Covid: Merck’s oral pill shows promise against hospitalisation, death
Washington: Merck on Friday announced its anti-viral drug has shown “compelling results” in clinical trials — halving the risk of hospitalisation or death for patients with mild or moderate cases of Covid.
Molnupiravir, co-developed with Ridgeback Biotherapeutics, is administered orally and works by inhibiting the replication of the coronavirus inside the body. The companies plan to seek emergency authorisation for the drug in the US as soon as possible, the company said in a statement.
An interim analysis of a Phase-3 study, based on 775 trial participants, found that 7.3 per cent of patients treated with molnupiravir were hospitalised within 29 days. Of the patients who received a placebo, 14.1 per cent were hospitalised or died by day 29. No deaths were reported in patients who were given molnupiravir within the 29-day period, while eight deaths were reported in placebo-treated patients.
The drug’s efficacy was not affected by timing of symptom onset or underlying risk factor. In addition, based on the participants with available viral sequencing data (approximately 40 per cent of participants), molnupiravir demonstrated consistent efficacy across viral variants Gamma, Delta, and Mu.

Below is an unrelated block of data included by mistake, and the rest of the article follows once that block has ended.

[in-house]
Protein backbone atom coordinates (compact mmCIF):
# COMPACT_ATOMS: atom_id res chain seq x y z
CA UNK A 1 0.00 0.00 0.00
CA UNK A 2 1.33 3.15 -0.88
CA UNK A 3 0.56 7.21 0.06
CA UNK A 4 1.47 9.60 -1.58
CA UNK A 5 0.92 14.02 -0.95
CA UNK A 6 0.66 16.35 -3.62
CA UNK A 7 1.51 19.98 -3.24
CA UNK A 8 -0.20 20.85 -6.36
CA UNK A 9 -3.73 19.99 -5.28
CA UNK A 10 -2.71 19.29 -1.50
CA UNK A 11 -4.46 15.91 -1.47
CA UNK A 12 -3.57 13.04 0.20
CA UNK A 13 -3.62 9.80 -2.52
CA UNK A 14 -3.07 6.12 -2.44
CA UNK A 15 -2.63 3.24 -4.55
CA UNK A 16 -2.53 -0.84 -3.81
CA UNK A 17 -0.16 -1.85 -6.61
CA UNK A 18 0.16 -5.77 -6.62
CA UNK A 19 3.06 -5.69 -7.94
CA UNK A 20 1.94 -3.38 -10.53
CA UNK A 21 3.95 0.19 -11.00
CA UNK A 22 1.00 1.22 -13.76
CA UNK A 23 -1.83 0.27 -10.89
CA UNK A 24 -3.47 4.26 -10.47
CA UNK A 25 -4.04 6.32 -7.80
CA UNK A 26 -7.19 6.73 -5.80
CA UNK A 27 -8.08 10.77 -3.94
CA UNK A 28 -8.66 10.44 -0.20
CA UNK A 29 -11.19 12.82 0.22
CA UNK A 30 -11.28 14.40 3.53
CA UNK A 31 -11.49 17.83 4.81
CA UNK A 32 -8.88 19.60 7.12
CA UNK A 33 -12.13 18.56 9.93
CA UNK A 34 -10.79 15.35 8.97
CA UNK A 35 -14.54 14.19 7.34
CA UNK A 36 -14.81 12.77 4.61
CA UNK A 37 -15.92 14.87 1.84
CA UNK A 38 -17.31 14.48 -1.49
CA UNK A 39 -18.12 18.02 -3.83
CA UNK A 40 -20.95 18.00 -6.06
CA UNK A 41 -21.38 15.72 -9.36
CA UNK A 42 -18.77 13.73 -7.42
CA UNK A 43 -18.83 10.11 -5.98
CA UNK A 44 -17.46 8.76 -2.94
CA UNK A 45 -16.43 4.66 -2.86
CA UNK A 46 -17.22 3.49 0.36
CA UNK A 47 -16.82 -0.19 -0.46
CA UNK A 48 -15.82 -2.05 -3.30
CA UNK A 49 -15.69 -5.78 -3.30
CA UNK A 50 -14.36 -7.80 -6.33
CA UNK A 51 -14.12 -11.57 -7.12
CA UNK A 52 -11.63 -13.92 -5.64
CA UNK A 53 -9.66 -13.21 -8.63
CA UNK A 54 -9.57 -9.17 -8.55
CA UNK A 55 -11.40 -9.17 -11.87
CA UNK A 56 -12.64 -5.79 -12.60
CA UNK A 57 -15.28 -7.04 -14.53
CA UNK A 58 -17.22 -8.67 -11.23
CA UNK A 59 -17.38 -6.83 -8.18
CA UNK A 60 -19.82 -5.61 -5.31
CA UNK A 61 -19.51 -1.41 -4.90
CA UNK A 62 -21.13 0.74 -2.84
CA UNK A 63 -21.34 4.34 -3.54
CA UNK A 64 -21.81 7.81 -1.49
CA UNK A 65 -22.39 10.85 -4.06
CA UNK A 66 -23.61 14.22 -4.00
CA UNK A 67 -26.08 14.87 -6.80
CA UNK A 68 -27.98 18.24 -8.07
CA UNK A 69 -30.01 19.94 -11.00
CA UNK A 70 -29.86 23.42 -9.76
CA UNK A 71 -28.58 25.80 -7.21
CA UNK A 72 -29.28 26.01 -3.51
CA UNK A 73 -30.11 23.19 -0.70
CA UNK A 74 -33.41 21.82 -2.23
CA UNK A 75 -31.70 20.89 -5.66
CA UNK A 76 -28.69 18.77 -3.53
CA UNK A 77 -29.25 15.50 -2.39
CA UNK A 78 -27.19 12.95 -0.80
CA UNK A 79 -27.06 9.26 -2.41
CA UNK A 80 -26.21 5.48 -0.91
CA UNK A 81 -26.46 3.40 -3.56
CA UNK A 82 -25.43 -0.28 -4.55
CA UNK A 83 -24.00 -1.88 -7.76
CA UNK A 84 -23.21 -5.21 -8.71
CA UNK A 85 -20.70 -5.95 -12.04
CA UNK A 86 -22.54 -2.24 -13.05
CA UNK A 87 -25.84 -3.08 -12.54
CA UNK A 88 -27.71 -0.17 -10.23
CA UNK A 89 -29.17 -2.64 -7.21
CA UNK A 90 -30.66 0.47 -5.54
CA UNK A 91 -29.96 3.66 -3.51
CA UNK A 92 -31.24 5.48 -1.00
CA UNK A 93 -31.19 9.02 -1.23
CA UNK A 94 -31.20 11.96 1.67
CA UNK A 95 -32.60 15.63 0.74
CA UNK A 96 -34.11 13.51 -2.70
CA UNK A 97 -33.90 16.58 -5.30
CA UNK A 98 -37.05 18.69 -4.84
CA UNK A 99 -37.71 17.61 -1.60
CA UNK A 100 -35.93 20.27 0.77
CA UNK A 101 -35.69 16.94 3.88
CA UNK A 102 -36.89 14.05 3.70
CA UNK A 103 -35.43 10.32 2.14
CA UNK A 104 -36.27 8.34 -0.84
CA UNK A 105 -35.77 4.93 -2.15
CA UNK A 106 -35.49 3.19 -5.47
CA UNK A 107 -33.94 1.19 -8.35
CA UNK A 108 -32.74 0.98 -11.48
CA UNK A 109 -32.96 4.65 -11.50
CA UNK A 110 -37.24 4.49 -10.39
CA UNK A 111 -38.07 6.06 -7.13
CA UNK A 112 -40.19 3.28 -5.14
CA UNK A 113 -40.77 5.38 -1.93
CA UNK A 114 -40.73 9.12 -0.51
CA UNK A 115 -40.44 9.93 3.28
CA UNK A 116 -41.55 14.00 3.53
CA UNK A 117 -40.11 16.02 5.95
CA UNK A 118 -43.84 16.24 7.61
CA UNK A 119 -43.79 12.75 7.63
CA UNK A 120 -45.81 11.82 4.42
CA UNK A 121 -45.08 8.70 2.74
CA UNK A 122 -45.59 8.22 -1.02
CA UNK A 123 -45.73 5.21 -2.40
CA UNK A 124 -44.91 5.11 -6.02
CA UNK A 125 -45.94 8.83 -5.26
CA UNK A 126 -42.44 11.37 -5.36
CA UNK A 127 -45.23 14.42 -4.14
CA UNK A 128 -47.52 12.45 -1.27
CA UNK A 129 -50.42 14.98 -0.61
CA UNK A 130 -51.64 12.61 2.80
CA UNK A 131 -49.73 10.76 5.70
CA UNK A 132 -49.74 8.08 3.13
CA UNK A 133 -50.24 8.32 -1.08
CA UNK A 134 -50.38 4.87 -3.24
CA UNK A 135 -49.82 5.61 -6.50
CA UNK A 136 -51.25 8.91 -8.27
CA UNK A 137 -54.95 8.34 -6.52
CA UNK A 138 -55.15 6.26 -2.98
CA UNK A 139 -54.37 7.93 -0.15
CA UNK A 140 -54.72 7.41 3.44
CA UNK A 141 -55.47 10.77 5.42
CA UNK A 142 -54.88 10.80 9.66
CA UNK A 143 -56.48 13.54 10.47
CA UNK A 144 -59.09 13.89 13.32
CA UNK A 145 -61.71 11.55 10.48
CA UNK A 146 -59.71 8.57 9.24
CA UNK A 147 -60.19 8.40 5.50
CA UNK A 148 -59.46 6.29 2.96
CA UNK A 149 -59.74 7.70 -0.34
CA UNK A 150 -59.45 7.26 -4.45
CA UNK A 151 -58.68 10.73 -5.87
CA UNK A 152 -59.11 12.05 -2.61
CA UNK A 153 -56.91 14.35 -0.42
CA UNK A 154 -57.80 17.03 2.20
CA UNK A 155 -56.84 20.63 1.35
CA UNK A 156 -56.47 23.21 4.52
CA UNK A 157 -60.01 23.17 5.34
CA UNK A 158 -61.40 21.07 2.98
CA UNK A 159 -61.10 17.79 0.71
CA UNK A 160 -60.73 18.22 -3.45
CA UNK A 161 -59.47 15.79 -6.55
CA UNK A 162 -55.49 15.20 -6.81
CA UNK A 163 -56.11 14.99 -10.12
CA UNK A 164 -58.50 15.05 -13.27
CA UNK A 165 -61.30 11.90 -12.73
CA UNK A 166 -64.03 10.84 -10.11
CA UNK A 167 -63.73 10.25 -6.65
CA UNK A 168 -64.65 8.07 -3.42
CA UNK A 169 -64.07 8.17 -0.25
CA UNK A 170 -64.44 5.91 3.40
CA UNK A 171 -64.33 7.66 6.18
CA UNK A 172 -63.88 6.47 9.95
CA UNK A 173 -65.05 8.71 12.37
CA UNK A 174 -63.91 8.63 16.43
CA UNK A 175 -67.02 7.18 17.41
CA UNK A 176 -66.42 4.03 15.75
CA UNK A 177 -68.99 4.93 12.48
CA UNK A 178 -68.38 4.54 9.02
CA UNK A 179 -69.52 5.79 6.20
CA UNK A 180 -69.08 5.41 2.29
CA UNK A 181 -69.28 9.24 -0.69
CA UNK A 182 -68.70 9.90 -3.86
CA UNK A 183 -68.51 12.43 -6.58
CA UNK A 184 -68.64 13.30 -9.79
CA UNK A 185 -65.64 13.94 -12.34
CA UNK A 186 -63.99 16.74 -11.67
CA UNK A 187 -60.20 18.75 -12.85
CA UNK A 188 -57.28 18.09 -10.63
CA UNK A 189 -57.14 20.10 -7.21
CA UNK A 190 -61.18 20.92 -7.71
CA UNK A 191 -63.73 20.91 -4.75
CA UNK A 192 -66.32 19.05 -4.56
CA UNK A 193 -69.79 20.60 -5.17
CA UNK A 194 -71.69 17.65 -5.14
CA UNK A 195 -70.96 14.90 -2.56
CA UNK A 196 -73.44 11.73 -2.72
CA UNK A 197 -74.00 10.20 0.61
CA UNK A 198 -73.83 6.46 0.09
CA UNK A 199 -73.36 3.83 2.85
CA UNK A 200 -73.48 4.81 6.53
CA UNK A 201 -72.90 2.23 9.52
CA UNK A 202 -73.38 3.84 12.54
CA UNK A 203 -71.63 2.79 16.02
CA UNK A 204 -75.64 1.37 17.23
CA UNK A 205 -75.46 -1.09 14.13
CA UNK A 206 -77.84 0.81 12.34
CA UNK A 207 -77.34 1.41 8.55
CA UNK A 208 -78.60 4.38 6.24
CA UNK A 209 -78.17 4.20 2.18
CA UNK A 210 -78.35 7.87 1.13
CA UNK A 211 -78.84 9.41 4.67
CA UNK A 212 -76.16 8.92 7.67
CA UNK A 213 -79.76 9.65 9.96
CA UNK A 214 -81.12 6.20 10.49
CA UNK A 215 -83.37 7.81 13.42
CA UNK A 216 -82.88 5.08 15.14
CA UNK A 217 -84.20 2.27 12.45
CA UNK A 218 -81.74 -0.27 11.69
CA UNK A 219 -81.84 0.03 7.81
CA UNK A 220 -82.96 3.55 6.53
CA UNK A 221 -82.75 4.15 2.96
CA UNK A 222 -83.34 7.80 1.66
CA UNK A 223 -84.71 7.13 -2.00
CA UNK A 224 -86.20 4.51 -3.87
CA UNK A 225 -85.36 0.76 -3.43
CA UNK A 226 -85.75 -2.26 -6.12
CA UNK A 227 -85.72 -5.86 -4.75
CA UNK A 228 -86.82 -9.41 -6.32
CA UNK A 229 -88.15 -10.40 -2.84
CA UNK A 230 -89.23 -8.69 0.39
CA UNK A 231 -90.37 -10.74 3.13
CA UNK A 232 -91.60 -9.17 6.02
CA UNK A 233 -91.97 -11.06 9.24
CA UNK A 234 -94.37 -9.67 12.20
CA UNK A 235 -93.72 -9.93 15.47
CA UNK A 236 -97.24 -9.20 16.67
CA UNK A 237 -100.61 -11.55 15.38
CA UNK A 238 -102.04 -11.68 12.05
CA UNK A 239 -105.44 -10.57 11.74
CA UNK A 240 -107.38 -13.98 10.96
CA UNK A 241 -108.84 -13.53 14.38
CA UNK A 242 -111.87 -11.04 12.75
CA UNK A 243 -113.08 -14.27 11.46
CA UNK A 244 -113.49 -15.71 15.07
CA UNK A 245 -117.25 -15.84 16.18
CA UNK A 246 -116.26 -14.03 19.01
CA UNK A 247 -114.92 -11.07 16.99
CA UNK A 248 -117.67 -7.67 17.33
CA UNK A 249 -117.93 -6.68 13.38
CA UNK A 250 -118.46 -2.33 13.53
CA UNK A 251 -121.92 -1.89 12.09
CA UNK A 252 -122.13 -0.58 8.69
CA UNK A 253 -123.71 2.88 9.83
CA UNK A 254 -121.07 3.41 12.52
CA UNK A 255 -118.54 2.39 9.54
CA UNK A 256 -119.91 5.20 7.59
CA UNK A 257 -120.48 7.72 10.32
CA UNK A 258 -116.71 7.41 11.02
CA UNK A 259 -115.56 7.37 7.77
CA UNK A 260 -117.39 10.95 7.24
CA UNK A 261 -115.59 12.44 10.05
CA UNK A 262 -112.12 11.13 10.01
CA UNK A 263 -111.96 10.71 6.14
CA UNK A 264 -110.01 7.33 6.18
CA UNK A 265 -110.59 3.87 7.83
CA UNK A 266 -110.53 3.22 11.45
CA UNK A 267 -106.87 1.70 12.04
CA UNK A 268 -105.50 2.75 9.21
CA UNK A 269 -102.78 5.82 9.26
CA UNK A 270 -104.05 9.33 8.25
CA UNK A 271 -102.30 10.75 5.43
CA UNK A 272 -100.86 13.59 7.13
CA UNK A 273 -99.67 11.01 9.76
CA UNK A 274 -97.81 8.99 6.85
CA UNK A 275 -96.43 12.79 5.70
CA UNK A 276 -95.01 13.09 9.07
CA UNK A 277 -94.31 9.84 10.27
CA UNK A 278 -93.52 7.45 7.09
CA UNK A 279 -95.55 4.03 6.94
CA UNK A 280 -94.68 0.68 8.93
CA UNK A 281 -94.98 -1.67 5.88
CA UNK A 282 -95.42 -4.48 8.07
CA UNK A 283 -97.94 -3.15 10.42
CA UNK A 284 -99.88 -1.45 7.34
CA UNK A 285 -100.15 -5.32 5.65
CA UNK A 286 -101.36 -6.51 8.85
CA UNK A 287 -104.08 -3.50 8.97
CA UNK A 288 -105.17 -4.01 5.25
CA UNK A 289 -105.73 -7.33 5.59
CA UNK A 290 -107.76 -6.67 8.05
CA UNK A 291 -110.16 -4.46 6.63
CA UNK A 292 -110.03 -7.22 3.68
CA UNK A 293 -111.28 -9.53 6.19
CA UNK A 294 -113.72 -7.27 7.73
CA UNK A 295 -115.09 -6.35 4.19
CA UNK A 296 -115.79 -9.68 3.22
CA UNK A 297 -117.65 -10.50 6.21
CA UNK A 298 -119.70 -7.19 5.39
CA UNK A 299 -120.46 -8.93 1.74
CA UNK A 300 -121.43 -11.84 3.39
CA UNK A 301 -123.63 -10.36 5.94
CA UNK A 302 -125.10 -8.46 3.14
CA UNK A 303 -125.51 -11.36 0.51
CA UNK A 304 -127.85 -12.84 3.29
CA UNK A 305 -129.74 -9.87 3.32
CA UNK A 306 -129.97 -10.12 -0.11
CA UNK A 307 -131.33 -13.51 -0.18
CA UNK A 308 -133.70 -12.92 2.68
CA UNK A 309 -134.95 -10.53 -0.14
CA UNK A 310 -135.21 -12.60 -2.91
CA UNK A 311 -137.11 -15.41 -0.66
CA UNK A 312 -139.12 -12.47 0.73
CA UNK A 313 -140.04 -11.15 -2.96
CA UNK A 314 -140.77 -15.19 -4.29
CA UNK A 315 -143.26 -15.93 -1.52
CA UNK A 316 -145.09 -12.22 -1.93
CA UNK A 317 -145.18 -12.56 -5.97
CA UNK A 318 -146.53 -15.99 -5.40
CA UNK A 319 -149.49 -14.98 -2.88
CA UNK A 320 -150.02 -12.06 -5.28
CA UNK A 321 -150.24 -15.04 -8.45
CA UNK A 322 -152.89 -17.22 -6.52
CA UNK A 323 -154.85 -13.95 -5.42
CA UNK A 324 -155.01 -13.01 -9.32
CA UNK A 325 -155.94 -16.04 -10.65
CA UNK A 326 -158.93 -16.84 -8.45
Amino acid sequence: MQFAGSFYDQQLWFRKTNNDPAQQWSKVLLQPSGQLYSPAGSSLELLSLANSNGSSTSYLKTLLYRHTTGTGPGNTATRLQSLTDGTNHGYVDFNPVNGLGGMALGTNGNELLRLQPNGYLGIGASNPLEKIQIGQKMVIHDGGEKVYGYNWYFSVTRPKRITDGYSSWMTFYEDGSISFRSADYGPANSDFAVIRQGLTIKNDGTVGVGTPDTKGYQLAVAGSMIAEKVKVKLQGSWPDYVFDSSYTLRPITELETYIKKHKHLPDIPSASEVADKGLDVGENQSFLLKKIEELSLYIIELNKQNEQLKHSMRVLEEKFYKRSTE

“With these compelling results, we are optimistic that molnupiravir can become an important medicine as part of the global effort to fight the pandemic,” Merck CEO and President Robert M. Davis, said in the statement.
“We will continue to work with regulatory agencies on our applications and do everything we can to bring molnupiravir to patients as quickly as possible,” he added.
Moreover, adverse events were comparable in the molnupiravir and placebo groups, with around 10 per cent reporting adverse events. The Phase 3 trial was conducted at more than 170 sites, in countries including the US, Brazil, Italy, Japan, South Africa, Taiwan, and Guatemala.
Molnupiravir has also been shown to be active in several preclinical models of SARS-CoV-2, including for prophylaxis, treatment, and prevention of transmission.
If authorised by regulatory bodies, molnupiravir could be the first oral antiviral medicine for Covid. Antiviral treatments now in use, such as remdesivir, are administered intravenously, CNBC reported.
Merck has already begun producing molnupiravir. The pharmaceutical giant expects to produce 10 million courses of treatment by the end of 2021, and more doses in 2022.
The company agreed earlier this year to supply the US with around 1.7 million courses of molnupiravir if it receives emergency use authorisation or full approval from the FDA.